26%ASA-5-750006: Local:192.168.1.1:500 Remote:192.168.2.2:500 
Username:192.168.2.2 SA UP. Reason: New Connection Established
43%ASA-5-752016: IKEv2 was successful at setting up a tunnel.  
Map Tag = vpn. Map Sequence Number = 12.
%ASA-7-752002: Tunnel Manager Removed entry.  Map Tag = vpn.  
Map Sequence Number = 12.
IKEv2-PLAT-4: SENT PKT [IKE_SA_INIT] [192.168.1.1]:500->[192.168.2.2]:500 
InitSPI=0x297ef9ca996102a6 RespSPI=0x0000000000000000 MID=00000000
IKEv2-PROTO-3: (12): Insert SA
IKEv2-PLAT-4: RECV PKT [IKE_SA_INIT] [192.168.2.2]:500->[192.168.1.1]:500 
InitSPI=0x297ef9ca996102a6 RespSPI=0x47088c8fb9f039ad MID=00000000
IKEv2-PLAT-4: SENT PKT [IKE_AUTH] [192.168.1.1]:500->[192.168.2.2]:500 
InitSPI=0x297ef9ca996102a6 RespSPI=0x47088c8fb9f039ad MID=00000001
IKEv2-PLAT-4: RECV PKT [IKE_AUTH] [192.168.2.2]:500->[192.168.1.1]:500 
InitSPI=0x297ef9ca996102a6 RespSPI=0x47088c8fb9f039ad MID=00000001
IKEv2-PROTO-3: (12): Verify peer's policy
IKEv2-PROTO-3: (12): Get peer authentication method
IKEv2-PROTO-3: (12): Get peer's preshared key for 192.168.2.2
IKEv2-PROTO-3: (12): Verify authentication data
IKEv2-PROTO-3: (12): Use preshared key for id 192.168.2.2, key len 5
IKEv2-PROTO-2: (12): SA created; inserting SA into database
IKEv2-PLAT-3:
CONNECTION STATUS: UP... peer: 192.168.2.2:500, phase1_id: 192.168.2.2
IKEv2-PROTO-3: (12): Initializing DPD, configured for 10 seconds
IKEv2-PLAT-3: (12) DPD Max Time will be: 10
IKEv2-PROTO-3: (12): Checking for duplicate SA
Mar 22 15:03:52 [IKE COMMON DEBUG]IKEv2 was successful at setting up a tunnel.  
Map Tag = vpn. Map Sequence Number = 12.
Mar 22 15:03:52 [IKE COMMON DEBUG]Tunnel Manager Removed entry.  
Map Tag = vpn.  Map Sequence Number = 12.

IKEv2 to IKEv1 Fallback Mechanism

With both IKEv1 and IKEv2 in parallel, the ASA always prefers to initiate IKEv2. If the ASA cannot, it falls back to IKEv1. The Tunnel manager/IKE common module manages this process. In this example on the initiator, the IKEv2 SA was cleared and IKEv2 is now purposely mis-configured (the IKEv2 proposal is removed) to demonstrate the fall back mechanism.

ASA1# clear  crypto  IKEv2 sa
%ASA-5-750007: Local:192.168.1.1:500 Remote:192.168.2.2:500 
Username:192.168.2.2 SA DOWN. Reason: operator request
ASA1(config)# no crypto map vpn 12 set IKEv2 ipsec-proposal GOSET
ASA1# (config ) logging enable
ASA1# (config ) logging list IKEv2 message 750000-752999
ASA1# (config ) logging console IKEv2
ASA1# (config ) exit
ASA1# debug crypto IKEv2 platform 4
ASA1# debug crypto IKEv2 protocol  4
ASA1# debug crypto ike-common 5
%ASA-5-752004: Tunnel Manager dispatching a KEY_ACQUIRE message to IKEv1.  
Map Tag = vpn.  Map Sequence Number = 12.
%ASA-4-752010: IKEv2 Doesn't have a proposal specified
Mar 22 15:11:44 [IKE COMMON DEBUG]Tunnel Manager dispatching a KEY_ACQUIRE 
message to IKEv1.  Map Tag = vpn.  Map Sequence Number = 12.
Mar 22 15:11:44 [IKE COMMON DEBUG]IKEv2 Doesn't have a proposal specified
%ASA-5-752016: IKEv1 was successful at setting up a tunnel.  Map Tag = vpn. 
Map Sequence Number = 12.
%ASA-7-752002: Tunnel Manager Removed entry.  Map Tag = vpn.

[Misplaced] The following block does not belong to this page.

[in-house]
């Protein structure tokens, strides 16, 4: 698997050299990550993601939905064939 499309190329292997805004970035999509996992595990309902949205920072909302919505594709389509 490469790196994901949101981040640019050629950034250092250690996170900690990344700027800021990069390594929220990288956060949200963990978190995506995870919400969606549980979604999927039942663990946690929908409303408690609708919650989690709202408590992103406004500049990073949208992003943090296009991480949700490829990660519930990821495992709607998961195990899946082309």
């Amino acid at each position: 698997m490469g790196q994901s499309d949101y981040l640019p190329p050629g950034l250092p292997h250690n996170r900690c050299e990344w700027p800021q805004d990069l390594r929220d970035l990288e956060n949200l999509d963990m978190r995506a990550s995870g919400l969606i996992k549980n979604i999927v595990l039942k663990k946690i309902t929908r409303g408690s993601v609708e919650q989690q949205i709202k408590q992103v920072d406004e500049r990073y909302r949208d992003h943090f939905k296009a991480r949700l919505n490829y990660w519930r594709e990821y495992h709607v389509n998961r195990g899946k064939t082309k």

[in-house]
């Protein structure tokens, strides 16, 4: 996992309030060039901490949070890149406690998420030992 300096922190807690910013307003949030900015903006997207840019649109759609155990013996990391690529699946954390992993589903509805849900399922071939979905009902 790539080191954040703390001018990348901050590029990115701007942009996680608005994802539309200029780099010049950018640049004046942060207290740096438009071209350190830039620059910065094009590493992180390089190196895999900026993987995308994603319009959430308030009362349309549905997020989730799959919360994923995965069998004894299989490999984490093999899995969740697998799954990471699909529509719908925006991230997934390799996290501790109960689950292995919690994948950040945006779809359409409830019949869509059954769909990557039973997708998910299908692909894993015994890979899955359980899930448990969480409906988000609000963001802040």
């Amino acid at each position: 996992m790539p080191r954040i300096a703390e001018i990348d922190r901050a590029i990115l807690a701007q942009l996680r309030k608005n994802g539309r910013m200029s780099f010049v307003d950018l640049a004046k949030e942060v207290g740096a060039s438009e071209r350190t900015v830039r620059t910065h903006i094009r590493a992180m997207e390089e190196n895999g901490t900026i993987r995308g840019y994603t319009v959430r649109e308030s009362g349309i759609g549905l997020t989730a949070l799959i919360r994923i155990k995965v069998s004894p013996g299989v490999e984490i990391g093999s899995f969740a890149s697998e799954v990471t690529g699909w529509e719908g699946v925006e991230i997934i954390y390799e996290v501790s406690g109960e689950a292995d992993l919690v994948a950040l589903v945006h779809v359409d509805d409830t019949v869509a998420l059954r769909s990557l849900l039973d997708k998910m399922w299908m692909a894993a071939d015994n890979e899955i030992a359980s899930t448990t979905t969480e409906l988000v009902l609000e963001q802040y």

Map Sequence Number = 12.
Mar 22 15:11:44 [IKE COMMON DEBUG]IKEv1 was successful at setting up a tunnel.  
Map Tag = vpn. Map Sequence Number = 12.
Mar 22 15:11:44 [IKE COMMON DEBUG]Tunnel Manager Removed entry.  Map Tag = vpn.  
Map Sequence Number = 12.

ASA1(config)# sh cry IKEv2 sa
There are no IKEv2 SAs
ASA1(config)# sh cry IKEv1 sa
IKEv1 SAs:
  Active SA: 1
  Rekey SA: 0 (A tunnel will report 1 Active and 1 Rekey SA during rekey)
Total IKE SA: 1
1   IKE Peer: 192.168.2.2
   Type    : L2L             Role    : initiator
   Rekey   : no              State   : MM_ACTIVE

Harden IKEv2

In order to provide additional security when IKEv2 is used, these optional commands are highly recommended:

  • Crypto IKEv2 cookie-challenge: Enables the ASA to send cookie challenges to peer devices in response to half-open SA initiated packets.

  • Crypto IKEv2 limit max-sa: Limits the number of IKEv2 connections on the ASA. By default, the maximum allowed IKEv2 connection equals the maximum number of connections specified by the ASA license.

  • Crypto IKEv2 limit max-in-negotiation-sa: Limits the number of IKEv2 in-negotiation (open) SAs on the ASA. When used in conjunction with the crypto IKEv2 cookie-challenge command, ensure the cookie-challenge threshold is lower than this limit.

  • Use asymmetric keys. After migration, the configuration can be modified to use asymmetric keys as shown here:

    ASA-2(config)# more system:running-config
    tunnel-group <peer_ip-address> type ipsec-l2l
    tunnel-group <peer_ip-address> ipsec-attributes
     IKEv1 pre-shared-key cisco1234
     IKEv2 remote-authentication pre-shared-key cisco1234
     IKEv2 local-authentication pre-shared-key cisco123
    

It is important to realize that the configuration needs to be mirrored on the other peer for the IKEv2 pre-shared-key. It will not work if you select and paste the configuration from one side to the other.

Note: These commands are disabled by default.

Related Information

Updated: Feb 25, 2013
Document ID: 113597